Laureation address – Dr Arvo Pärt
Dr Arvo Pärt
Honorary Degree of Doctor of Music
Laureation by Dr Michael Downes
Friday 25 June 2010
Chancellor, it is my privilege to present Arvo Pärt for the Degree of Doctor of Music, honoris causa.
Arvo Pärt’s career is one of the most extraordinary of any composer living today. He dealt in early life with political pressures that silenced many of his contemporaries, going on to achieve mastery in not one but several musical styles. The interest and originality of his musical thought is recognised by professional performers, critics and musicologists alike, as the number of concerts and festivals, books and conferences devoted to his music throughout the world clearly demonstrates. But his music has also achieved a wider popularity rare among serious contemporary composers – partly due to its use in films ranging from Bertolucci’s Little Buddha to Michael Moore’s Fahrenheit 9/11, but much more importantly, because it so richly satisfies the basic human need for music to provide spiritual comfort in times of personal and collective stress. In the words of Alex Ross, influential music critic of The New Yorker, ‘he has put his finger on something that is almost impossible to put into words – something to do with the power of music to obliterate the rigidities of space and time. One after the other, his chords silence the noise of the self, binding the mind to an eternal present.’
Arvo Pärt’s journeys to international eminence, and to the characteristic purity of style that we heard in Fratres, have not been straightforward. He grew up in Estonia at a time when the restrictions placed by Soviet authorities over artistic life made access to avant-garde music very limited. Undaunted by this, he studied the serial techniques of Schoenberg and Webern from the few scores and textbooks that had found their way into the Soviet Union, and courted official disapproval by using them in early works such as Nekrolog and Perpetuum mobile. With the restless energy that characterised his early career, however, he quickly moved away from the austerity of orthodox serialism towards a more eclectic collage technique which found expression in works such as Credo, composed in 1968, in which the tonal style of Bach’s Well-Tempered Clavier confronts modernist dissonance, and ultimately emerges victorious. But whereas some of his contemporaries deploy multiple styles in the spirit of a playful, even flippant postmodernism, for Pärt the exercise is conducted with moral seriousness, as a means of expressing his deeply felt religious beliefs.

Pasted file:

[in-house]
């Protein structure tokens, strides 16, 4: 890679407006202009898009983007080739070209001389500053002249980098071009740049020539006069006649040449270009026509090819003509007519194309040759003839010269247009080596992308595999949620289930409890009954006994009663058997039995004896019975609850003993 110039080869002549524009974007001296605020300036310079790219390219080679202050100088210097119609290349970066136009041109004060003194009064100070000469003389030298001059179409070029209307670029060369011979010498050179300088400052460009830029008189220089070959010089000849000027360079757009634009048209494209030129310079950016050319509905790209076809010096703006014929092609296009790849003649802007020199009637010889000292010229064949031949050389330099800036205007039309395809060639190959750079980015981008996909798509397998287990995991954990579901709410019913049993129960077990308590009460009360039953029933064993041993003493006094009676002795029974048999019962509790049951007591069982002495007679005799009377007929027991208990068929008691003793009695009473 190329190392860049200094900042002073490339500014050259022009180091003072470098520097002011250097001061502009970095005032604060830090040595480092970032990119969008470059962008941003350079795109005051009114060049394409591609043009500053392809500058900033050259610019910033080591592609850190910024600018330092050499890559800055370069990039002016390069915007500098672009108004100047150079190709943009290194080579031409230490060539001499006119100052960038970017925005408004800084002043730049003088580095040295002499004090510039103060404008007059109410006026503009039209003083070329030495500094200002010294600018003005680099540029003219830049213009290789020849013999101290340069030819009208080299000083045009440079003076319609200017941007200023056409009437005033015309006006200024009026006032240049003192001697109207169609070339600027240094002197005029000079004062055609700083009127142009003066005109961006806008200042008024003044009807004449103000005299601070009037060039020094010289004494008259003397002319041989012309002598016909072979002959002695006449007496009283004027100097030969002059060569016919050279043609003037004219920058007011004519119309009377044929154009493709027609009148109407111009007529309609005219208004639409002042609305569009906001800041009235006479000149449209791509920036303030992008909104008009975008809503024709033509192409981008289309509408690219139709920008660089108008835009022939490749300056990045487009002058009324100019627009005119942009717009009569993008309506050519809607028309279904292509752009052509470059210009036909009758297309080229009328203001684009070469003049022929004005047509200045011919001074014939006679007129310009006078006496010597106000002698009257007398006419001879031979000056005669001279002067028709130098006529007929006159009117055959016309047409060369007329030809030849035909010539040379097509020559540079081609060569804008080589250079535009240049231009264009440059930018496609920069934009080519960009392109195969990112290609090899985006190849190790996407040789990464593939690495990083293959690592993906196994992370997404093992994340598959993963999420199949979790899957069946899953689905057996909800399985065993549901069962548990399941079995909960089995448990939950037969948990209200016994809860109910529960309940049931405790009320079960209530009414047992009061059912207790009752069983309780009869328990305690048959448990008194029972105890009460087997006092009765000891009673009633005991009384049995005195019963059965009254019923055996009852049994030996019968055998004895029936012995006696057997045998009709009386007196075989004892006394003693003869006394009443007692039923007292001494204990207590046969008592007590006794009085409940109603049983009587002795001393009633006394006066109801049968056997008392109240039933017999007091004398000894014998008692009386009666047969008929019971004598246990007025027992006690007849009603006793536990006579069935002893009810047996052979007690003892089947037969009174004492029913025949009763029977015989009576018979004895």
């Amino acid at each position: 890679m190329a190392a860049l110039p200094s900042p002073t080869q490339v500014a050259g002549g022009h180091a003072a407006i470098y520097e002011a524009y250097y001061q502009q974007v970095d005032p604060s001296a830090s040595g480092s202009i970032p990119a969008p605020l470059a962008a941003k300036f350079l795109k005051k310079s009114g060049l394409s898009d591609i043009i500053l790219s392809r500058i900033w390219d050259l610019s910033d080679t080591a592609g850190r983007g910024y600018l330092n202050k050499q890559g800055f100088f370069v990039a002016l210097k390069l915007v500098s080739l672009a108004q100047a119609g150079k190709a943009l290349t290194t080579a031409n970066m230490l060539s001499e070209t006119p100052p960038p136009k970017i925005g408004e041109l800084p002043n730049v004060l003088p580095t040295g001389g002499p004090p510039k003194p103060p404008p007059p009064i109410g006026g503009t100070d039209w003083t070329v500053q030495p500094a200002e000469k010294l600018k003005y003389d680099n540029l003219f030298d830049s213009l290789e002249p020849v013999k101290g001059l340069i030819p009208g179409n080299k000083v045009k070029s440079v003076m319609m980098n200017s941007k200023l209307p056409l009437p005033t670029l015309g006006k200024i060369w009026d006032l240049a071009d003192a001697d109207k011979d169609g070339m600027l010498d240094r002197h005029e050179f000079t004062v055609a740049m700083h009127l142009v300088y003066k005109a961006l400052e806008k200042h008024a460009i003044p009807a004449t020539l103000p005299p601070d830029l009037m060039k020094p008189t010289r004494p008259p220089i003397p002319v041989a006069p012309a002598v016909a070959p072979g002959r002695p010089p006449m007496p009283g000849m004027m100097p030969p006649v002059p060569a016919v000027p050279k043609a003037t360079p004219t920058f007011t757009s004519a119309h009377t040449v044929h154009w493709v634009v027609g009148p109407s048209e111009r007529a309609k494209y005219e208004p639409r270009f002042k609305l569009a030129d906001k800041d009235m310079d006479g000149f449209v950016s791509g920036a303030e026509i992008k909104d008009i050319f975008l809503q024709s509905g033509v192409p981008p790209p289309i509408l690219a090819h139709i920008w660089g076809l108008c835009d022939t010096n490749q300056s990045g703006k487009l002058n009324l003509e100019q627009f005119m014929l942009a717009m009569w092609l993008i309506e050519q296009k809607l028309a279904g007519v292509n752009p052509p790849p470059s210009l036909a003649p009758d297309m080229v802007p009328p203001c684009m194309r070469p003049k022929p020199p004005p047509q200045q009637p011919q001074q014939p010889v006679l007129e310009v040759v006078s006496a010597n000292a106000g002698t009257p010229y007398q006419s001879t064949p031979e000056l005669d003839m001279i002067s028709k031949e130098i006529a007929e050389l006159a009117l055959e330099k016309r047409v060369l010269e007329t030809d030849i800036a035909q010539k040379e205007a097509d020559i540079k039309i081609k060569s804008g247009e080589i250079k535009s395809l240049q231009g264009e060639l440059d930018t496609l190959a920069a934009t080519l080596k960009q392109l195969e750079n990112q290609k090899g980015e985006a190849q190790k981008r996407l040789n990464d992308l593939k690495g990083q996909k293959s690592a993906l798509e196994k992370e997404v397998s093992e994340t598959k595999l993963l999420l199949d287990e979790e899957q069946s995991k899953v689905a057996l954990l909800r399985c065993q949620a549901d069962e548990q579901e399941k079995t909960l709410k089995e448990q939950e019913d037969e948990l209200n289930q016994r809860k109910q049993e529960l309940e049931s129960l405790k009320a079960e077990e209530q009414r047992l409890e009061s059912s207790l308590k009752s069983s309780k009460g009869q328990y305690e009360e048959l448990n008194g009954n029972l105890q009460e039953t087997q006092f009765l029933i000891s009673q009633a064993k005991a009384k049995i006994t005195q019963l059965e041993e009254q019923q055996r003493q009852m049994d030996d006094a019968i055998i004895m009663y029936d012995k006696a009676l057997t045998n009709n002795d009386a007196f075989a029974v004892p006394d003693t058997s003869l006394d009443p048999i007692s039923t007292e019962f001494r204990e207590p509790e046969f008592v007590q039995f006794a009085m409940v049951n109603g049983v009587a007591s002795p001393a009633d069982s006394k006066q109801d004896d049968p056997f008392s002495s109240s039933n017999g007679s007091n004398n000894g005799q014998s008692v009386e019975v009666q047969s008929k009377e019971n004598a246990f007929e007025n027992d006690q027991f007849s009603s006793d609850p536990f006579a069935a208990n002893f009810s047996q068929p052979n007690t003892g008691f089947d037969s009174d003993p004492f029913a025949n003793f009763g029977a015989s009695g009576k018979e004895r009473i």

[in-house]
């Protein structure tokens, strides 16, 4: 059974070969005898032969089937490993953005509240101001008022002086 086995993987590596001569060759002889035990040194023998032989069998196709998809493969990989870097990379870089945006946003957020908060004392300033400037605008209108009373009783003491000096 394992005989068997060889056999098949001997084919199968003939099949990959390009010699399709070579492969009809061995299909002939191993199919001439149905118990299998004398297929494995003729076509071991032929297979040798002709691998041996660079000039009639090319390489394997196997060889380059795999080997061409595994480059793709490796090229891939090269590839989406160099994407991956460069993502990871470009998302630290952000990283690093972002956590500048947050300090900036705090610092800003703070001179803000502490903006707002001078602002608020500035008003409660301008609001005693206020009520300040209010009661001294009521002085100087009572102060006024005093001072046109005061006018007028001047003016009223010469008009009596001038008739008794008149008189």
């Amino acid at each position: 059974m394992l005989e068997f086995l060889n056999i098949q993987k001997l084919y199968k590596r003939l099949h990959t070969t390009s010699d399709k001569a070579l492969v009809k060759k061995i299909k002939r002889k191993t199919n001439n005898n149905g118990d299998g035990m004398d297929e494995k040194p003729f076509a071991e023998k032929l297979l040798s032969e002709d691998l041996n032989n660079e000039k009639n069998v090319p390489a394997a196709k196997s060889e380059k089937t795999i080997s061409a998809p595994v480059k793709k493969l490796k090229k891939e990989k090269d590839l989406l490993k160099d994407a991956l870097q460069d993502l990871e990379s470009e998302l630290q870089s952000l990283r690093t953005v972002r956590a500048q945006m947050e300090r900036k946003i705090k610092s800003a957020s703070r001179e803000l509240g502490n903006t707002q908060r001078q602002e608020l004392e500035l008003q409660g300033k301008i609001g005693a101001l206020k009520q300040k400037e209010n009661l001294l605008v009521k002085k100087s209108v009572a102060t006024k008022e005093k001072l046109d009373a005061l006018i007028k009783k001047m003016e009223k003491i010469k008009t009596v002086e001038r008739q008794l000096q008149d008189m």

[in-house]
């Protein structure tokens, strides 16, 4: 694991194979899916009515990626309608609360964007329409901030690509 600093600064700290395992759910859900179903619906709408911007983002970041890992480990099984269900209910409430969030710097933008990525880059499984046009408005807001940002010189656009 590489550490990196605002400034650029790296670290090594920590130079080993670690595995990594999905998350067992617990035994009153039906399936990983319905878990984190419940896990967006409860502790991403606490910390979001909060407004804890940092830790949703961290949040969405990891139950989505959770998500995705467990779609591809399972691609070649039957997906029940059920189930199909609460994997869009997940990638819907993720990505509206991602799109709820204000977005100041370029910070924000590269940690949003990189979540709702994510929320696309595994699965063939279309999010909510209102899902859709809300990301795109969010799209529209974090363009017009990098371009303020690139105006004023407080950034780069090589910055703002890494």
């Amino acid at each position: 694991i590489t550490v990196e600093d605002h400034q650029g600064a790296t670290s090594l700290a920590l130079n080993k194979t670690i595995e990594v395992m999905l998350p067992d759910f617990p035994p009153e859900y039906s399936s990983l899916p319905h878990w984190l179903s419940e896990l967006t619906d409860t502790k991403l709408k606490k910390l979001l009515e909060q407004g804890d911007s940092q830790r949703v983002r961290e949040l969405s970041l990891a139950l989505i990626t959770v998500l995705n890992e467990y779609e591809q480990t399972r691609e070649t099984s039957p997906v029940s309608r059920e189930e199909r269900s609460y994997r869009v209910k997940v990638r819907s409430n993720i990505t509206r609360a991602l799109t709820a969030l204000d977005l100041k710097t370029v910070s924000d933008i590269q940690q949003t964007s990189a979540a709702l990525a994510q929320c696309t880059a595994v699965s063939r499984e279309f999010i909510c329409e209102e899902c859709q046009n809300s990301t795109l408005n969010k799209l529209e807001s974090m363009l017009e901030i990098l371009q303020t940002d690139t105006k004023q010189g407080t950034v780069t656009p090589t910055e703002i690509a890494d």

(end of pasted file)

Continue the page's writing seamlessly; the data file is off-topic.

With hindsight, Credo can be seen as the culmination of the first phase of Pärt’s career, which was succeeded by a dramatic and unexpected change of direction. From his studies of early music and of Gregorian chant emerged the radical purification of style that we experienced in Fratres, and that we hear also in Cantus in Memoriam Benjamin Britten, which is being performed by the Scottish Chamber Orchestra, the University’s Orchestra in Residence, in Holy Trinity Church a week today. Pärt has explained his new approach by comparing it to the sounding of bells: ‘I have discovered that it is enough when a single note is beautifully played. This one note, or a silent beat, or a moment of silence, comforts me. I work with very few elements – with one voice, two voices. The three notes of a triad are like bells and that is why I call it tintinnabulation.’ But of course the restriction of the harmonic language to a small number of consonant chords would not alone guarantee musical rewards: this is why it is misleading to describe Arvo Pärt’s music as ‘minimalist’. The sense of movement, of harmonic progression, is equally important; we heard in Fratres a mysterious but profound equilibrium, between consonant triads and satisfying progressions, between stability and flux.
This same equilibrium has characterised Arvo Pärt’s life. Enforced emigration has counterpointed the constancy of his humanitarian convictions and religious beliefs, whose expression became so difficult in his native Estonia by 1980 that Pärt and his family decided to leave. Initially intending to make for Israel, they settled first in Vienna and ultimately in Berlin. Since living in Western Europe, Arvo Pärt and his music have become steadily better known throughout the world, and particularly in the United Kingdom, for whose musicians he has expressed an especial warmth: Benjamin Britten is among the composers who has influenced him most profoundly, and the second piece we heard, Bogoróditse Djévo, was written for the Choir of King’s College, Cambridge – I was present at its first performance on Christmas Eve, 1990. It is a privilege for this University to be able to return the compliment by awarding this degree, which stems from the deep appreciation that many members of the academic community have expressed for Arvo Pärt’s work.
Chancellor, in recognition of his major contribution to the art of music, I invite you to confer on Arvo Pärt the Degree of Doctor of Music, honoris causa.Awards